You also need a lot of empathy and patience. Sometimes you end up being the jerk who's blocking code or a deploy. Often you are dumping work on busy people. It can be very difficult to communicate with someone who doesn't have a lot of security experience, about a vulnerability in a legacy project written in a language you don't know.
I'm used to technical challenges like "how do we make the UI do this shiny animation?" Or "how do we scale this page to 100k reads / min?" The technical challenges I've faced so far have been nothing like that. They've been more like: "how do we encode a request to this server, such that when it makes a request to that server it hits this weird parsing bug in Node?" and subsequently "how do we automate that test?" Or "how do we dig through all our git repos for high-entropy strings?"
It's not all fun and games, though. There's plenty of work in filling out compliance forms, resetting passwords and permissions, and showing people how & why to use password managers. While not exactly rocket surgery, these are important things that improve the overall security posture of the company, so it's satisfying that way.
Most deadlines in consumer-facing engineering are fake. "We want to ship this by the end of the sprint" is not a real deadline. I often referred folks to the Voyager mission's use of a once-per-175-years planetary alignment for comparison. In operations, you get some occasional "the site is slow / down," but even then the goal was to slowly & incrementally improve systems such that the urgent things can be failed over and dealt with in good time.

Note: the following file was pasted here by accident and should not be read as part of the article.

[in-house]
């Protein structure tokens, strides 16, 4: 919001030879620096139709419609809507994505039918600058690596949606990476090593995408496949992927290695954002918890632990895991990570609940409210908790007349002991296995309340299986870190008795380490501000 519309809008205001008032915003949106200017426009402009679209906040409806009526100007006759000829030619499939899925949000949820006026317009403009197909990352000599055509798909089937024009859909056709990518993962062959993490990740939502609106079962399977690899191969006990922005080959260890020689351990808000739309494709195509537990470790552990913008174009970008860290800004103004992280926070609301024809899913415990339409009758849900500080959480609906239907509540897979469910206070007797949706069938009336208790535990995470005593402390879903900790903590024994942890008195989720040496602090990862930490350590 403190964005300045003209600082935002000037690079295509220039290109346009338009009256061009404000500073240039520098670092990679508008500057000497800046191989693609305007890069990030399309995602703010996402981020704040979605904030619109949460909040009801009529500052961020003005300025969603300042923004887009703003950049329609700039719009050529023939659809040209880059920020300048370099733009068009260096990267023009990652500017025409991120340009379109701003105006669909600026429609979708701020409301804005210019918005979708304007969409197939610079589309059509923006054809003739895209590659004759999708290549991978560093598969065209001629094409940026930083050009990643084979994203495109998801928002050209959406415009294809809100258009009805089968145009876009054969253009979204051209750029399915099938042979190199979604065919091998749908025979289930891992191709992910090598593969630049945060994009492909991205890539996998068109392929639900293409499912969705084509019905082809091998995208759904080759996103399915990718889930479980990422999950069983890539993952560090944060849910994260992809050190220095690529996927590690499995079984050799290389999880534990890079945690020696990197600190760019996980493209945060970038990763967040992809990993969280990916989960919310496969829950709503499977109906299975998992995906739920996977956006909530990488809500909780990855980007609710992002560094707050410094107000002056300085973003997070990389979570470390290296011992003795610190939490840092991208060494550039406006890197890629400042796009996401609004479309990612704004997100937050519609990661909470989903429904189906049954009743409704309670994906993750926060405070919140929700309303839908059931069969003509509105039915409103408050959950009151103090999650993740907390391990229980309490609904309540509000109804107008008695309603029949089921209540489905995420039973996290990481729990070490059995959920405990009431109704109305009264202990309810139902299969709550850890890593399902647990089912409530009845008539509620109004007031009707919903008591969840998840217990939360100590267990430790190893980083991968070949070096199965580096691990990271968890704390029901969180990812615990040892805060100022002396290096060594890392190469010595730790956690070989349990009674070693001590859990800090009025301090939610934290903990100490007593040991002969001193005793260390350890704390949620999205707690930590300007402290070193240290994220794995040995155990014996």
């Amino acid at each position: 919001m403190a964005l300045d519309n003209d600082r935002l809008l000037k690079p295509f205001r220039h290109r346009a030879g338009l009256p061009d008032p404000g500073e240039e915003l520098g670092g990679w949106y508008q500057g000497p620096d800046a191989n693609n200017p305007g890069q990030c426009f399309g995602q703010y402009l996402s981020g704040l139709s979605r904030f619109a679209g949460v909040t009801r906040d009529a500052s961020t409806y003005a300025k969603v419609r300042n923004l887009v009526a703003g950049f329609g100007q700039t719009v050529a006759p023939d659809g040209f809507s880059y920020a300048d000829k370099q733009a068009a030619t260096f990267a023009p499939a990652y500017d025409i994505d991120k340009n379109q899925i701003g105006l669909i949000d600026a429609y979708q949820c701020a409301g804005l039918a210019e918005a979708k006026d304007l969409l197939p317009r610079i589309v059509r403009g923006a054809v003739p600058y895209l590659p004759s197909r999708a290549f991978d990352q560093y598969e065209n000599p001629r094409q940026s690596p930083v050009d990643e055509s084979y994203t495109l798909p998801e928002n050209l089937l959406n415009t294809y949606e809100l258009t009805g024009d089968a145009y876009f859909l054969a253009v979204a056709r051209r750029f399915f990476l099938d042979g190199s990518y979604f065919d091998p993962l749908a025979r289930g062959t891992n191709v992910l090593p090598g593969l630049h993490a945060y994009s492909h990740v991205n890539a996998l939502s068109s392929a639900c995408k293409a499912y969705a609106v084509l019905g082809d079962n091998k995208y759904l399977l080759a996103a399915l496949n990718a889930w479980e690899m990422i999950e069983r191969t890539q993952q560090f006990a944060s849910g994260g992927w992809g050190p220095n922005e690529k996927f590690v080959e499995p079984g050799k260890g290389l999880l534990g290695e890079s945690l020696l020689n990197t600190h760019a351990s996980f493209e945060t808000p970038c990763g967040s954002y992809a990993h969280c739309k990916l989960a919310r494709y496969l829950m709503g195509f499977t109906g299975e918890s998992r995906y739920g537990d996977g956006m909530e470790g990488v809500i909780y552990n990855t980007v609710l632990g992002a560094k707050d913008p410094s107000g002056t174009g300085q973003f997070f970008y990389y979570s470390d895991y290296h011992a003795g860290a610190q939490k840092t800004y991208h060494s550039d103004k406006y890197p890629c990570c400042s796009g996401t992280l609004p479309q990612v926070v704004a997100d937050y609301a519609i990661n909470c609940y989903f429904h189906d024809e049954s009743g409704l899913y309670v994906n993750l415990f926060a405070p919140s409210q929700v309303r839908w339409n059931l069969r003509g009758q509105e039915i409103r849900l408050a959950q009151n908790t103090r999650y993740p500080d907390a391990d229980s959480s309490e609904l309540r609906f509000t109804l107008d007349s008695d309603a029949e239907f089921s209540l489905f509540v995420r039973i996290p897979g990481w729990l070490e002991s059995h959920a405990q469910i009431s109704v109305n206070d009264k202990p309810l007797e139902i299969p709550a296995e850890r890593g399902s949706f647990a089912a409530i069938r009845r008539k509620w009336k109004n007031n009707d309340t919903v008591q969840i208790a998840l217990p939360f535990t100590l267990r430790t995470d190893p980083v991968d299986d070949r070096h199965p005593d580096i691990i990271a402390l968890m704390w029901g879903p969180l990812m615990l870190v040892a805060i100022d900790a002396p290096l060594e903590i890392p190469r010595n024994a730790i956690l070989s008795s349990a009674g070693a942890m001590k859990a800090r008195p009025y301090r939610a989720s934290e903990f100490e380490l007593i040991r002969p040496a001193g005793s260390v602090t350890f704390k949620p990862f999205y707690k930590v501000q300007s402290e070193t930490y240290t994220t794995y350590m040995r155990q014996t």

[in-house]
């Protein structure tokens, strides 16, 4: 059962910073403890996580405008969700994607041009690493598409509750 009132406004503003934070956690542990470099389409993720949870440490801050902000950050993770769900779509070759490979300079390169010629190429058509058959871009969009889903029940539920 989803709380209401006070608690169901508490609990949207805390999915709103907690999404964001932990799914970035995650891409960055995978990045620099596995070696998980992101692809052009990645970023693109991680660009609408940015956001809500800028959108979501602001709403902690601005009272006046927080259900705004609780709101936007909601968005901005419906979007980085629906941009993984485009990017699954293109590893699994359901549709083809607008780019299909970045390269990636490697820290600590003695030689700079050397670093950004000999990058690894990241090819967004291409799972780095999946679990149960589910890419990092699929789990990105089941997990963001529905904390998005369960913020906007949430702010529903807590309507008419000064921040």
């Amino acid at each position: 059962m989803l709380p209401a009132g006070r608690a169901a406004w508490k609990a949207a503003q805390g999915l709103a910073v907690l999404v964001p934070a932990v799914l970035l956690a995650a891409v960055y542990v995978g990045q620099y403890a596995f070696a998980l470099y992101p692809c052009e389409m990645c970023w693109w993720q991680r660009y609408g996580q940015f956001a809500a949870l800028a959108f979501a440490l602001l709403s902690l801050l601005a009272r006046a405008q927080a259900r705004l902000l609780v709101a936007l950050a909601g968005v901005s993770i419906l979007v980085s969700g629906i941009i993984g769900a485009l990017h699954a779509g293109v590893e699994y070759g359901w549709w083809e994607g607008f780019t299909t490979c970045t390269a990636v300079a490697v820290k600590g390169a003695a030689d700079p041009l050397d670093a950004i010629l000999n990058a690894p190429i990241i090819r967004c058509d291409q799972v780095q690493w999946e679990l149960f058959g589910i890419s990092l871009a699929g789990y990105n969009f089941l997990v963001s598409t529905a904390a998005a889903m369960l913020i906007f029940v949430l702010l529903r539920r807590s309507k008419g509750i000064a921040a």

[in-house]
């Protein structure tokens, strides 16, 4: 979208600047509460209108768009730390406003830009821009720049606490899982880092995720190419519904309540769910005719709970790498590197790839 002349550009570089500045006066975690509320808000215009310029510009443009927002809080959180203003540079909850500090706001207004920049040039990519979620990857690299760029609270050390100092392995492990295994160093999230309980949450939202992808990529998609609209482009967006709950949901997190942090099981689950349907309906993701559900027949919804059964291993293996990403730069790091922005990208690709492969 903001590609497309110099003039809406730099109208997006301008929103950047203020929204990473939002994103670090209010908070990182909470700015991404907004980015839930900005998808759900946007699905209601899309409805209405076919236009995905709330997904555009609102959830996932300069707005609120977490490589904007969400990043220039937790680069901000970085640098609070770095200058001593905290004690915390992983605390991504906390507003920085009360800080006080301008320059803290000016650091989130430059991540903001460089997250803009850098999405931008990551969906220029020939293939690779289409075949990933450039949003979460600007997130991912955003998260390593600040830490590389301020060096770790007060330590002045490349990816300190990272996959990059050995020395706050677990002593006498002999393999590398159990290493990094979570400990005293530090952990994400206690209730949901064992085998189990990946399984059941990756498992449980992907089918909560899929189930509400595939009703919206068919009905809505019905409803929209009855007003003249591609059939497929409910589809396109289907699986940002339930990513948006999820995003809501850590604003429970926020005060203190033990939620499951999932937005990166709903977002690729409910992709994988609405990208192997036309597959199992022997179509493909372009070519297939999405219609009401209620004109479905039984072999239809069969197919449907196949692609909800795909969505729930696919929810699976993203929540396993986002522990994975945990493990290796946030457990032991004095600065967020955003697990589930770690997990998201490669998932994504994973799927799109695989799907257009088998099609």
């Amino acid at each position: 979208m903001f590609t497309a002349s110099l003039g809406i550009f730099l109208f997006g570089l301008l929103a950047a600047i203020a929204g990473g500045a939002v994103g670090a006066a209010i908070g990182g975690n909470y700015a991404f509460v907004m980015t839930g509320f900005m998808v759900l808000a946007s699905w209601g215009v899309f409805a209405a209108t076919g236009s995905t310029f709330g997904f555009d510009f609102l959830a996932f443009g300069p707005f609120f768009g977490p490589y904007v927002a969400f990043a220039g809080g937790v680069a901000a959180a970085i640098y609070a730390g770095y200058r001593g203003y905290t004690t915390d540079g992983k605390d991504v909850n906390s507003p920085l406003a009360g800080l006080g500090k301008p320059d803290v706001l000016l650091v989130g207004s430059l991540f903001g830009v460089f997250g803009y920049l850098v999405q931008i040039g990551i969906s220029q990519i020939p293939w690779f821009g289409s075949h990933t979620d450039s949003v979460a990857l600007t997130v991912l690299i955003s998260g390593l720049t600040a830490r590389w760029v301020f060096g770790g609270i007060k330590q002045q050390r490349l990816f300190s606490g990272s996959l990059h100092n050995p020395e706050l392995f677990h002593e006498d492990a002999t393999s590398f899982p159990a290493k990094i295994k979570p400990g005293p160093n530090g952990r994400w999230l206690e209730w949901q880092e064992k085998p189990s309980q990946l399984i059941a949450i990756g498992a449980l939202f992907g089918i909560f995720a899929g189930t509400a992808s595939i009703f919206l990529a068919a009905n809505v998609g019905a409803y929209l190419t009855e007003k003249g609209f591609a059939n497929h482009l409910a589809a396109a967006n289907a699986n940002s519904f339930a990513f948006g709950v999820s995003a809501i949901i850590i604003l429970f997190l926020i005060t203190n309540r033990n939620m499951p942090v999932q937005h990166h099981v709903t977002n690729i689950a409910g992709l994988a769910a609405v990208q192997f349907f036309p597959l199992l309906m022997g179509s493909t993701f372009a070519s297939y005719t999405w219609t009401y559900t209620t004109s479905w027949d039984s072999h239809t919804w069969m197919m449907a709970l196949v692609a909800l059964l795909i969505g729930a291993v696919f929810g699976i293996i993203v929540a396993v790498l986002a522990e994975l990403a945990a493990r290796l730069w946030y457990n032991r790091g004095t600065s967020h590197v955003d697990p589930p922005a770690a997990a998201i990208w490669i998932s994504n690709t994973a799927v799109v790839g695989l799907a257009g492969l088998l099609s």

In security the urgency feels a bit more real. Working with outside companies for things like penetration tests, compliance audits, and live hacking events means real legal and financial risk for running behind. "New RCE vulnerability in Nginx found" means a scramble to identify affected systems and see how quickly we can get a patch out. We have no idea how long we have before somebody starts causing measurable damage either for malicious purposes or just for the lulz.
In full-stack engineering & ops, I would occasionally need to jump into a different language or framework to get something working. Usually I could get by with pretty limited knowledge: patching Redis into a data science system for caching, or fixing an unhandled edge-case in a frontend UI. I felt like I had a pretty deep knowledge of Ruby and some other core tools, and I could pick up whatever else I needed.
There's a ton of learning any time you start at a new company: usually a new language, a new stack, legacy code and conventions. But throwing that out, I've been learning a ton about the lower-level functioning of computers and networks. Node and Python's peculiar handling of Unicode, how to tack an EHLO request onto an HTTP GET request, and how to pick particular requests out of a flood of recorded network traffic.
Also seeing some of the methods of madness that hackers use in the real world: that thing you didn't think would be a big deal because it's rate-limited? They'll script a cron job and let it run for months until it finds something and notifies them.
It's been a blast, and I look forward to seeing what the next three months brings. I'm hopeful for more neat events, more learning, and maybe pulling some cool tricks of my own one of these days.